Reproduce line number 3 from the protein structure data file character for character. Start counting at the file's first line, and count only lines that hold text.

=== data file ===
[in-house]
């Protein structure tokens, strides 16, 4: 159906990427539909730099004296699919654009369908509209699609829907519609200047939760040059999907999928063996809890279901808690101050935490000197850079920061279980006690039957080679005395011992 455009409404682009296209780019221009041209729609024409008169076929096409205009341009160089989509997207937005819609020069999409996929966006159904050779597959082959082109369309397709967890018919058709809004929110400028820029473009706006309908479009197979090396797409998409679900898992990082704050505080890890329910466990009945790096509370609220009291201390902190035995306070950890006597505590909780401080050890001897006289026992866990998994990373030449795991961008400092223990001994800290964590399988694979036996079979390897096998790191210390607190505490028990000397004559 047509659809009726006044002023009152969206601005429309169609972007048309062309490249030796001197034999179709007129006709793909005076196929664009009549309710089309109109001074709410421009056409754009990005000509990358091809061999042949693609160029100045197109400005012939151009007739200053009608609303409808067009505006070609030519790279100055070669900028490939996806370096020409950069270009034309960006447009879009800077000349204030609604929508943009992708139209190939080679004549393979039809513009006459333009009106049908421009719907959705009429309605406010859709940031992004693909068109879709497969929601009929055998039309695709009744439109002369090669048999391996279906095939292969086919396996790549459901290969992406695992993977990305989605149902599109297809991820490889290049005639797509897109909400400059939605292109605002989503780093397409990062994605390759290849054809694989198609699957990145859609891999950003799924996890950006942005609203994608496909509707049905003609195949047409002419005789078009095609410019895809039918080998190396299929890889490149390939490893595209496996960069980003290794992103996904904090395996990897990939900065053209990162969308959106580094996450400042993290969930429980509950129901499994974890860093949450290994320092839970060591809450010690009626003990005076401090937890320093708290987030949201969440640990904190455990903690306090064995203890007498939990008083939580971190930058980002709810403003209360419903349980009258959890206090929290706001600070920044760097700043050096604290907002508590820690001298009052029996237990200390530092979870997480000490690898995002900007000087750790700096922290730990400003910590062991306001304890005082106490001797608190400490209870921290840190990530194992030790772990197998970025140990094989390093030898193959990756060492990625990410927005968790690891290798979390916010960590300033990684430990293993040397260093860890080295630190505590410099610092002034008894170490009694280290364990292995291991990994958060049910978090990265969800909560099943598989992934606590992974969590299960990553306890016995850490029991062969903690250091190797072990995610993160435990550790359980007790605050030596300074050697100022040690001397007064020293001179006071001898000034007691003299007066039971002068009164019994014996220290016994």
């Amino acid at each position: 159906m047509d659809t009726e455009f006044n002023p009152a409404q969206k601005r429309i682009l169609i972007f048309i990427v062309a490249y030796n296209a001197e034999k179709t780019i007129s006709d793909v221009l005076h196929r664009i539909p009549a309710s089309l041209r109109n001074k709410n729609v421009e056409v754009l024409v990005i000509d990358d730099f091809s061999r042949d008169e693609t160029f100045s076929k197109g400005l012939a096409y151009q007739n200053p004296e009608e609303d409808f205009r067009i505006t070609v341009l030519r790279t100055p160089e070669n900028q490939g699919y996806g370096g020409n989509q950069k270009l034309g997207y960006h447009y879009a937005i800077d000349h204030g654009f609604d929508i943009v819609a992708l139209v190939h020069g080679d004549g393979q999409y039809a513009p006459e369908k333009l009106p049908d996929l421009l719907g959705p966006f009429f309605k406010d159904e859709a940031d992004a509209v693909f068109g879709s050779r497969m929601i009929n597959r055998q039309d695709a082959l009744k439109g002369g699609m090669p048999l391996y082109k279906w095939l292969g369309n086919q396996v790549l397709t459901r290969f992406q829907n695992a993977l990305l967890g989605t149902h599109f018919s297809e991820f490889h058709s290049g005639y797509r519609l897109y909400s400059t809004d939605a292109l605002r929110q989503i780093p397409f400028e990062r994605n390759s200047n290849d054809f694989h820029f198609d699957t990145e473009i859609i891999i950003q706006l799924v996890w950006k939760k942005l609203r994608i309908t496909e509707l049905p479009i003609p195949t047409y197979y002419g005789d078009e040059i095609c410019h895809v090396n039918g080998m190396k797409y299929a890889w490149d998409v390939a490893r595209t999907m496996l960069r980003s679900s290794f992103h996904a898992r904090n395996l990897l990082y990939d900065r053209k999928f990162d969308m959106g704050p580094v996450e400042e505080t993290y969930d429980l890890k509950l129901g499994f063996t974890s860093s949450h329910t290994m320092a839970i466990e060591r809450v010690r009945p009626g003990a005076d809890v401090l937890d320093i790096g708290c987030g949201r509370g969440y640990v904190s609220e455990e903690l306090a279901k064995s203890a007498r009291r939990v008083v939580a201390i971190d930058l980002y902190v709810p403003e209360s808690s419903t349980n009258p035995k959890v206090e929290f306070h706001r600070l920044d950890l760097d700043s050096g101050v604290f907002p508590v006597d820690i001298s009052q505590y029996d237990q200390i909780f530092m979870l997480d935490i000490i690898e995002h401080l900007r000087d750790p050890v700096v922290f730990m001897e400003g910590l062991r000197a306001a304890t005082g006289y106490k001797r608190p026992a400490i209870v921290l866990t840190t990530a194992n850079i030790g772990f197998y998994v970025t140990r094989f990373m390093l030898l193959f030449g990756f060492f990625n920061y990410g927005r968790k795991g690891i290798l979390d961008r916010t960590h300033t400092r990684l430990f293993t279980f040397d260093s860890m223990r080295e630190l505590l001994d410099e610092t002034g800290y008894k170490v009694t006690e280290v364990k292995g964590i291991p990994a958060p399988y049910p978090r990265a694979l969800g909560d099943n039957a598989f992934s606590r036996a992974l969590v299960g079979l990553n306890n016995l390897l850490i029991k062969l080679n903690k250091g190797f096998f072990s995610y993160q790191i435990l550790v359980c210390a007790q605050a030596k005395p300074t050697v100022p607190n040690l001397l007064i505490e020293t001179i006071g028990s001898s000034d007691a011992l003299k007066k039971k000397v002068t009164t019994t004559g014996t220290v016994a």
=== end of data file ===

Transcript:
């Amino acid at each position: 159906m047509d659809t009726e455009f006044n002023p009152a409404q969206k601005r429309i682009l169609i972007f048309i990427v062309a490249y030796n296209a001197e034999k179709t780019i007129s006709d793909v221009l005076h196929r664009i539909p009549a309710s089309l041209r109109n001074k709410n729609v421009e056409v754009l024409v990005i000509d990358d730099f091809s061999r042949d008169e693609t160029f100045s076929k197109g400005l012939a096409y151009q007739n200053p004296e009608e609303d409808f205009r067009i505006t070609v341009l030519r790279t100055p160089e070669n900028q490939g699919y996806g370096g020409n989509q950069k270009l034309g997207y960006h447009y879009a937005i800077d000349h204030g654009f609604d929508i943009v819609a992708l139209v190939h020069g080679d004549g393979q999409y039809a513009p006459e369908k333009l009106p049908d996929l421009l719907g959705p966006f009429f309605k406010d159904e859709a940031d992004a509209v693909f068109g879709s050779r497969m929601i009929n597959r055998q039309d695709a082959l009744k439109g002369g699609m090669p048999l391996y082109k279906w095939l292969g369309n086919q396996v790549l397709t459901r290969f992406q829907n695992a993977l990305l967890g989605t149902h599109f018919s297809e991820f490889h058709s290049g005639y797509r519609l897109y909400s400059t809004d939605a292109l605002r929110q989503i780093p397409f400028e990062r994605n390759s200047n290849d054809f694989h820029f198609d699957t990145e473009i859609i891999i950003q706006l799924v996890w950006k939760k942005l609203r994608i309908t496909e509707l049905p479009i003609p195949t047409y197979y002419g005789d078009e040059i095609c410019h895809v090396n039918g080998m190396k797409y299929a890889w490149d998409v390939a490893r595209t999907m496996l960069r980003s679900s290794f992103h996904a898992r904090n395996l990897l990082y990939d900065r053209k999928f990162d969308m959106g704050p580094v996450e400042e505080t993290y969930d429980l890890k509950l129901g499994f063996t974890s860093s949450h329910t290994m320092a839970i466990e060591r809450v010690r009945p009626g003990a005076d809890v401090l937890d320093i790096g708290c987030g949201r509370g969440y640990v904190s609220e455990e903690l306090a279901k064995s203890a007498r009291r939990v008083v939580a201390i971190d930058l980002y902190v709810p403003e209360s808690s419903t349980n009258p035995k959890v206090e929290f306070h706001r600070l920044d950890l760097d700043s050096g101050v604290f907002p508590v006597d820690i001298s009052q505590y029996d237990q200390i909780f530092m979870l997480d935490i000490i690898e995002h401080l900007r000087d750790p050890v700096v922290f730990m001897e400003g910590l062991r000197a306001a304890t005082g006289y106490k001797r608190p026992a400490i209870v921290l866990t840190t990530a194992n850079i030790g772990f197998y998994v970025t140990r094989f990373m390093l030898l193959f030449g990756f060492f990625n920061y990410g927005r968790k795991g690891i290798l979390d961008r916010t960590h300033t400092r990684l430990f293993t279980f040397d260093s860890m223990r080295e630190l505590l001994d410099e610092t002034g800290y008894k170490v009694t006690e280290v364990k292995g964590i291991p990994a958060p399988y049910p978090r990265a694979l969800g909560d099943n039957a598989f992934s606590r036996a992974l969590v299960g079979l990553n306890n016995l390897l850490i029991k062969l080679n903690k250091g190797f096998f072990s995610y993160q790191i435990l550790v359980c210390a007790q605050a030596k005395p300074t050697v100022p607190n040690l001397l007064i505490e020293t001179i006071g028990s001898s000034d007691a011992l003299k007066k039971k000397v002068t009164t019994t004559g014996t220290v016994a």